Who are the best dietary advisers: doctors or dietitians?

homemade ham sandwich with cheese, lettuce and tomato
Homemade instead of packaged food

We are cooped up in our homes, and our dietary patterns are primarily dependent on what food is available to us. Still we are bombarded with dietary advice from the internet, social media, print media, books, friends, and family. Much of that advice is contradictory although lately there has been a convergence emphasizing fresh, whole, plant-based foods. We are cautioned against being seduced by processed foods, particularly those high in sugar or salt. The new food movement, though stalled by COVID-19 and the restrictions we currently live under, still envisions restructuring the current food system. Much dietary advice is aimed at thin bodies with low BMIs led by middle to upper class influencers.

The case for doctors as the best source of dietary advice rests upon availability, access, and personal history. Let’s pay homage to these dedicated souls who are doing their best to keep us alive during the spread of the coronavirus that is devastating communities. Their attention is more likely on disease prevention and treatment for those who become infected rather than on what we are eating. Once this pandemic has abated, many of them will be back hassling us about our weight and dietary practices.

For those of us fortunate to have medical insurance, a routine visit to our personal physician is covered. In those visits, weight is likely to be part of the conversation if only to acknowledge that our current weight is at an acceptable level and not changing. Most of my doctors have been as interested in significant weight loss as in significant weight gain. Unintentional loss of weight can be an indication of an underlying health problem. Seeing the same physician over a number of years provides a ready track record of our weight-change patterns, which may be as useful information as the current weight or BMI itself. Medical doctors are generally effective at evaluating test results in context of our health history, observing trends, diagnosing conditions, and prescribing medications. Most of them, however, are not well-qualified to recommend specific diets or able to follow-up on compliance.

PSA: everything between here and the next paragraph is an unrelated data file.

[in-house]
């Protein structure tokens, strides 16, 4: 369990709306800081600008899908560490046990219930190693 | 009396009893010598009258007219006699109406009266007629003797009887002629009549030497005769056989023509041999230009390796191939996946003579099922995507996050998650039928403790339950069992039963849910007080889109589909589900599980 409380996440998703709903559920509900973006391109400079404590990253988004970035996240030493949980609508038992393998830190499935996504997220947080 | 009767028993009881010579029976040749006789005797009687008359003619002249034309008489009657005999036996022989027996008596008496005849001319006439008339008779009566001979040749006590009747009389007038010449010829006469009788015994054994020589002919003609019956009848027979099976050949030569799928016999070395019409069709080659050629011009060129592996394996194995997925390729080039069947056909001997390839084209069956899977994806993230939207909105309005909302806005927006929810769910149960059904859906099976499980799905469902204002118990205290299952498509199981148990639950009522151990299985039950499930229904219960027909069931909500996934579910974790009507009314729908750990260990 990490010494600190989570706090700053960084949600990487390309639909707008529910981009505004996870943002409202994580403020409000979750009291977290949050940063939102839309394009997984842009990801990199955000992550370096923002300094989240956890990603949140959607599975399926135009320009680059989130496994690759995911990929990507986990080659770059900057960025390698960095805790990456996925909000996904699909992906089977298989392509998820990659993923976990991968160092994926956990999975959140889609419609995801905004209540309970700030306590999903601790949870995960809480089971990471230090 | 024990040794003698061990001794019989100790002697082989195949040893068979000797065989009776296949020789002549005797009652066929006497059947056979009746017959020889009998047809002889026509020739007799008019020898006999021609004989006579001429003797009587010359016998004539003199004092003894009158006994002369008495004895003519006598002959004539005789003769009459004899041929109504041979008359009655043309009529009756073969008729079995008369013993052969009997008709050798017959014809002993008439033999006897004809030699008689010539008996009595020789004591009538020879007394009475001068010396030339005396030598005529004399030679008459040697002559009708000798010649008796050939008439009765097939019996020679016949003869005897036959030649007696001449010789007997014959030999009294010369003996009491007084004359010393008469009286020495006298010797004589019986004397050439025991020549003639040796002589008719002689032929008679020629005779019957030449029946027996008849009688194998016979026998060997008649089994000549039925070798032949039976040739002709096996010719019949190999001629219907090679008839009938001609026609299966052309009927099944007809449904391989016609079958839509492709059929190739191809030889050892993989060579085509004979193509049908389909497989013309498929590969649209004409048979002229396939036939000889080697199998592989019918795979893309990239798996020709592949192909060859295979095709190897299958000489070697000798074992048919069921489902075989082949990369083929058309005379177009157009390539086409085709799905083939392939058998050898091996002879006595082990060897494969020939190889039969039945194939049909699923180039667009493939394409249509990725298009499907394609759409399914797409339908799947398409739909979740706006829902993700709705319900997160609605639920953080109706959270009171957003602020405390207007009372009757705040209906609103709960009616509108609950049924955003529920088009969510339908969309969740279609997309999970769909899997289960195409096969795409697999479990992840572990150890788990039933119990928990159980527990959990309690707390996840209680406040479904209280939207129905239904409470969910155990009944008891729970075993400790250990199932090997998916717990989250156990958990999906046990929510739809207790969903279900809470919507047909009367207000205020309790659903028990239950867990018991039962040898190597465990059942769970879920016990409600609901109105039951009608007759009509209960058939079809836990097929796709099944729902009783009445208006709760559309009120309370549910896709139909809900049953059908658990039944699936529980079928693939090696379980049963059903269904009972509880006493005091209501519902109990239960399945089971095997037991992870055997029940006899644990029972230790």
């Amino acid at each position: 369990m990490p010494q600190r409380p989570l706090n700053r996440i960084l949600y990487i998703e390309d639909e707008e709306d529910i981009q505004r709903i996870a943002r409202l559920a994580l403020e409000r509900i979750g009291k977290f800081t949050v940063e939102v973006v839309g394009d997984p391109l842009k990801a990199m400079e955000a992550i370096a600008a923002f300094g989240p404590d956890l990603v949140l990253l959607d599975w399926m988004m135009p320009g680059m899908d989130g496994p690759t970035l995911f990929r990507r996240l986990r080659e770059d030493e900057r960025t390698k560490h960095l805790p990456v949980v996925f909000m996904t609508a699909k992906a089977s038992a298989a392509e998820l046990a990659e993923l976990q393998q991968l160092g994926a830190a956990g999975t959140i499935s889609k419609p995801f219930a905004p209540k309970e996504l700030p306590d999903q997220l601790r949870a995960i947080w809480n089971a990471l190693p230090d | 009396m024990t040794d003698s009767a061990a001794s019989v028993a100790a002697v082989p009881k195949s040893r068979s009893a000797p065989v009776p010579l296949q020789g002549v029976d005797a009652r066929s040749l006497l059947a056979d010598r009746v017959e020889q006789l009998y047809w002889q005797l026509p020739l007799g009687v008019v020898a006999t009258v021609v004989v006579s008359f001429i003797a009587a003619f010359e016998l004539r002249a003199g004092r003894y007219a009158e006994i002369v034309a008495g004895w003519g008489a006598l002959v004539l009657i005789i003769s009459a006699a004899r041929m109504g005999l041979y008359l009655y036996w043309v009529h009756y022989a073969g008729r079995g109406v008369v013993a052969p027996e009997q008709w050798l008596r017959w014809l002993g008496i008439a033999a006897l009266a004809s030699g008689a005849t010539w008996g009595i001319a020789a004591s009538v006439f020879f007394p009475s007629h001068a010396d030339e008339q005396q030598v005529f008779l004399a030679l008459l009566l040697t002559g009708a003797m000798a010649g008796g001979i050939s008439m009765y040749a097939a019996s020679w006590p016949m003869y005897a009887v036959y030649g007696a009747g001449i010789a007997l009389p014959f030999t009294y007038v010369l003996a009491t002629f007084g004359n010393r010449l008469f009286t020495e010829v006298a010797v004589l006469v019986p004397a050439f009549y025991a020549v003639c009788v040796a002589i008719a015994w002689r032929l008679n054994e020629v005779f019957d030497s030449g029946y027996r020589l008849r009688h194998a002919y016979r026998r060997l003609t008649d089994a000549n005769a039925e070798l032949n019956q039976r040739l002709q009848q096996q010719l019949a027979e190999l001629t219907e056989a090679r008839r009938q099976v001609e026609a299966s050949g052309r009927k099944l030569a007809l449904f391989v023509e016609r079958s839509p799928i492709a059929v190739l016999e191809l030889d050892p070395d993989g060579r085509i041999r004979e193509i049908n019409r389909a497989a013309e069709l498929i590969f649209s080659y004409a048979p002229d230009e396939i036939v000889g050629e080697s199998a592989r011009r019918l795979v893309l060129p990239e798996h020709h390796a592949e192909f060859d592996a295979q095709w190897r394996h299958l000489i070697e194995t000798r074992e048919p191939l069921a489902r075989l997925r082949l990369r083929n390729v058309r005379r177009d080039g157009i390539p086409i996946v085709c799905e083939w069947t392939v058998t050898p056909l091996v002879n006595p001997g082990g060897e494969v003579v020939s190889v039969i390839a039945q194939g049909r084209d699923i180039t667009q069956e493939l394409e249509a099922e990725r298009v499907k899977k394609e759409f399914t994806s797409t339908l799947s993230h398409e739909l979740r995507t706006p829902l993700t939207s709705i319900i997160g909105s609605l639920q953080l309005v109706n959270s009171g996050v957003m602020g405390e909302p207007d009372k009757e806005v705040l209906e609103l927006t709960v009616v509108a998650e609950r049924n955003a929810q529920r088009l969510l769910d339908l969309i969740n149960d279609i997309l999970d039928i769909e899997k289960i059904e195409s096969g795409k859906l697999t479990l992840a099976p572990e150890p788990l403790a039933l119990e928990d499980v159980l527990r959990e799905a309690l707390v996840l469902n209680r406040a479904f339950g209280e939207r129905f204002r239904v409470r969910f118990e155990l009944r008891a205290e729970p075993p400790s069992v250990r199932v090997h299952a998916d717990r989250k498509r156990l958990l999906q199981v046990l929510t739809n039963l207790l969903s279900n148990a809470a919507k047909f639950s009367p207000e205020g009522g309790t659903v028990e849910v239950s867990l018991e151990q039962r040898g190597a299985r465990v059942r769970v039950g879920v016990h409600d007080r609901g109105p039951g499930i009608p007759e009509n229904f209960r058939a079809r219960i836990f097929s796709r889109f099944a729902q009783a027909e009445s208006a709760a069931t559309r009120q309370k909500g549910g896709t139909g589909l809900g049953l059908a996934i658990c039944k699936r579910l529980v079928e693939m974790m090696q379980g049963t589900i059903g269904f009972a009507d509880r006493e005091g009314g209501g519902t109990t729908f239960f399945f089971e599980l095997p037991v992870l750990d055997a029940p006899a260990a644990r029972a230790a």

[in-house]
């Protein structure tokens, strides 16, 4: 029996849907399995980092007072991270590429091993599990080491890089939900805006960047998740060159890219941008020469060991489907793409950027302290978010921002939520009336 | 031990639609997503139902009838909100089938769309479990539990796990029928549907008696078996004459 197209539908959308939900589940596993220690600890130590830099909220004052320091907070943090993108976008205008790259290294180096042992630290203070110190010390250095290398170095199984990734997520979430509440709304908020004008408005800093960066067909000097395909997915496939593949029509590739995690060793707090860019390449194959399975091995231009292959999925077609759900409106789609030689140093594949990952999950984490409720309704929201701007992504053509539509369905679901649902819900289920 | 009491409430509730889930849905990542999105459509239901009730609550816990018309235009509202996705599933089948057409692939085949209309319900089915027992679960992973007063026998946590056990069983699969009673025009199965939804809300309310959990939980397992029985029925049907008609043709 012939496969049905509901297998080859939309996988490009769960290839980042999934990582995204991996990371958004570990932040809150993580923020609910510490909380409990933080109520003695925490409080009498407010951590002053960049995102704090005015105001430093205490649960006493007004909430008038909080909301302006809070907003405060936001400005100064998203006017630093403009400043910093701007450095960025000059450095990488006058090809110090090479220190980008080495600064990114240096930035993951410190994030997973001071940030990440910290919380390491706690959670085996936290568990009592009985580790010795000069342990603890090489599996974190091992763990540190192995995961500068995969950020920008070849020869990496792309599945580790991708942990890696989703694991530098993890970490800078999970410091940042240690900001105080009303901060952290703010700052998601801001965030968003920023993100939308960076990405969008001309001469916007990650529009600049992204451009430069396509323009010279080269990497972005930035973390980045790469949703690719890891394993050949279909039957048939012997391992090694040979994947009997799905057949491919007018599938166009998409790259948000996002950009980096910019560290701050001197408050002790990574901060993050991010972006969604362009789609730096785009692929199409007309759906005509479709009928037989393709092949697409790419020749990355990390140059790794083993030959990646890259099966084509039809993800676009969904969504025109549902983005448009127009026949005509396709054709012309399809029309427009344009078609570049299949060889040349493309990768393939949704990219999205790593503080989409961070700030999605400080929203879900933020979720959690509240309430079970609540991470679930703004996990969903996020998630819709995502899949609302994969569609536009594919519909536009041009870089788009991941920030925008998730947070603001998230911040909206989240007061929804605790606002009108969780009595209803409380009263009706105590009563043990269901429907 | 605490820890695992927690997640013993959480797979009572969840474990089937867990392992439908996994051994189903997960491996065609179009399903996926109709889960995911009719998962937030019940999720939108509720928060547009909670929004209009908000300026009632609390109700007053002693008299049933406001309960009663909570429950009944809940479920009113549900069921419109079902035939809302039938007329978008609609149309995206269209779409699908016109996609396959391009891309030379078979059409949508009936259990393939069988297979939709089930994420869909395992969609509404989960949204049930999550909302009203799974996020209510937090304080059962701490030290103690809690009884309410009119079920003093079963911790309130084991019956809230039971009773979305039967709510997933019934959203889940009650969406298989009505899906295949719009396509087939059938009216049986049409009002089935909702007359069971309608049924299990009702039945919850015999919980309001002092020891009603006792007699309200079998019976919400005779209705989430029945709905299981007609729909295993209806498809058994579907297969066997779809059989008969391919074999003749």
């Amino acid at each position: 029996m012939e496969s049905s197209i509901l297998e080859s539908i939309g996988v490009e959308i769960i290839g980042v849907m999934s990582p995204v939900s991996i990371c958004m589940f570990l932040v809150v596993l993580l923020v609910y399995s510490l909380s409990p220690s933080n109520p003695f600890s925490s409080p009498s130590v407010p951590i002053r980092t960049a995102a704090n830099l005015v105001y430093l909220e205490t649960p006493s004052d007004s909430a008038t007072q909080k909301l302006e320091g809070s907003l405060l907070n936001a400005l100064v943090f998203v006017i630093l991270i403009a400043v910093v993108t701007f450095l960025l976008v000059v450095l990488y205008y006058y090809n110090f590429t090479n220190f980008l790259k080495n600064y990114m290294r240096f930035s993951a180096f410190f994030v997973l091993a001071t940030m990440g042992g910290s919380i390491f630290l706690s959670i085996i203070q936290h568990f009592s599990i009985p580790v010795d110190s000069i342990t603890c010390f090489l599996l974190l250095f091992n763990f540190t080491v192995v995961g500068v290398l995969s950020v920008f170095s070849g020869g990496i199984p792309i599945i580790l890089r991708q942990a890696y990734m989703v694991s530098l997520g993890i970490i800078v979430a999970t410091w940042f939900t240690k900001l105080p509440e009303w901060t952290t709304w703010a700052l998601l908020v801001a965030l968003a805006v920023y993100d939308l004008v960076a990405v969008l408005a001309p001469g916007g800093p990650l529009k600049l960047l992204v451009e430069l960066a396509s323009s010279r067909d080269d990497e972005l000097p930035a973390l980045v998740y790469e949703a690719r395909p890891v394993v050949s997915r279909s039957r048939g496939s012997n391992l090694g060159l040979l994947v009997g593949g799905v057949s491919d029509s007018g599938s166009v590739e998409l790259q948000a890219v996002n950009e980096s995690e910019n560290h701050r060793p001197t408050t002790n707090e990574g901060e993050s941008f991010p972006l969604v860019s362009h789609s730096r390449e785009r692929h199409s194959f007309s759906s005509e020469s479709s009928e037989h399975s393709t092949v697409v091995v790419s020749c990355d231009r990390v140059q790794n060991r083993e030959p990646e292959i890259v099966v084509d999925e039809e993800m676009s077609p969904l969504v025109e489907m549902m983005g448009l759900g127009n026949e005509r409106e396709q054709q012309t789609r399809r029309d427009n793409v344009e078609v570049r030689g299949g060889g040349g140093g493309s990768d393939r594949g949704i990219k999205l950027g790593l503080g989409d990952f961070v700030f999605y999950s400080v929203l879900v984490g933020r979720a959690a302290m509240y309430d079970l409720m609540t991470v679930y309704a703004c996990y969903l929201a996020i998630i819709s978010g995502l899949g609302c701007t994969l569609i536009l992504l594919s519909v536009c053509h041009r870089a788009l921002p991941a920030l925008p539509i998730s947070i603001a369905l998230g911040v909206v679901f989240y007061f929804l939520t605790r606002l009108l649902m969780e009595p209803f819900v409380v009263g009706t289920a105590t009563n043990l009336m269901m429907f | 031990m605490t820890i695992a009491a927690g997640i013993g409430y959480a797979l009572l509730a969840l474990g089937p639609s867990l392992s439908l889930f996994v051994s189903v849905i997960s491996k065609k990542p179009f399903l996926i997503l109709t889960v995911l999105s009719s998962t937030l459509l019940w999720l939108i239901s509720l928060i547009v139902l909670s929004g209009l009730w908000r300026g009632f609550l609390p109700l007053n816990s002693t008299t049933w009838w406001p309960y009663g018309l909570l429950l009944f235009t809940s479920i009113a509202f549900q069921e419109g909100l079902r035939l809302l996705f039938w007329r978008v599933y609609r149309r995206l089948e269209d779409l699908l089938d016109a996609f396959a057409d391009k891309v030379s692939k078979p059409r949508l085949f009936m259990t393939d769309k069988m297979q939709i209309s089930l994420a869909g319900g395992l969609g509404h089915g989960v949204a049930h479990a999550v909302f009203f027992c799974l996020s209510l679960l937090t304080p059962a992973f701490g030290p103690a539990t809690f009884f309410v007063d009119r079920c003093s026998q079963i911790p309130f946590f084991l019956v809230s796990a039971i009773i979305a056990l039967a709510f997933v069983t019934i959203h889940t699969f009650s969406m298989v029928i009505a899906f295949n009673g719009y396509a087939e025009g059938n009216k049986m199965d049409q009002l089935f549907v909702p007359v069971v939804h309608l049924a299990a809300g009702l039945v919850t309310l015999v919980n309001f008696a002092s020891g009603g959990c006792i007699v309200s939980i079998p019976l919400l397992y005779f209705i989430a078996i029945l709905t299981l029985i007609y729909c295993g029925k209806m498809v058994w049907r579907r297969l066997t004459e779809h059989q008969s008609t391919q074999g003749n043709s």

plate of roast chicken with crispy, brown skin intact
Photo taken by Linn Steward RDN at Le Coq Rico, a Manhattan restaurant located in the Flatiron District that serves heritage breed whole birds and pays tribute to American farmers and local terroir. Courtesy of Gourmet Metrics.

The case for dietitians is based on their area of specialization and their embrace of a certain dietary philosophy. Unlike most doctors who receive little education in foods and nutrition, dietitians focus their studies on food and the nutrients in the foods we eat. They tend to specialize in certain aspects of dietary needs such as diabetes, digestive disorders, eating disorders, maternal nutrition, sports nutrition, and weight management. As Elizabeth Strawbridge indicated, dietitians take us from where we are to where we need to go by careful consultation. From what we tell a dietitian about our current wants and desires, we can be guided into a plan that addresses our immediate needs and can anticipate future needs.

Also, unlike physicians who usually have limited time to discuss our health and nutritional issues, dietitians spend more time with their clients to work out a diet we can adhere to and live with. A good one tends to be flexible enough to allow for compromises if we are flexible enough to make changes in our diets even when those changes contradict some of our cherished beliefs about food. A good relationship is one where both the professional and client can work together as a team to design a dietary plan and periodically revisit it to ensure effectiveness and compliance.

assortment of fresh vegetables including cucumbers, eggplants, green onions,greens, squash,turnips, and a zucchini.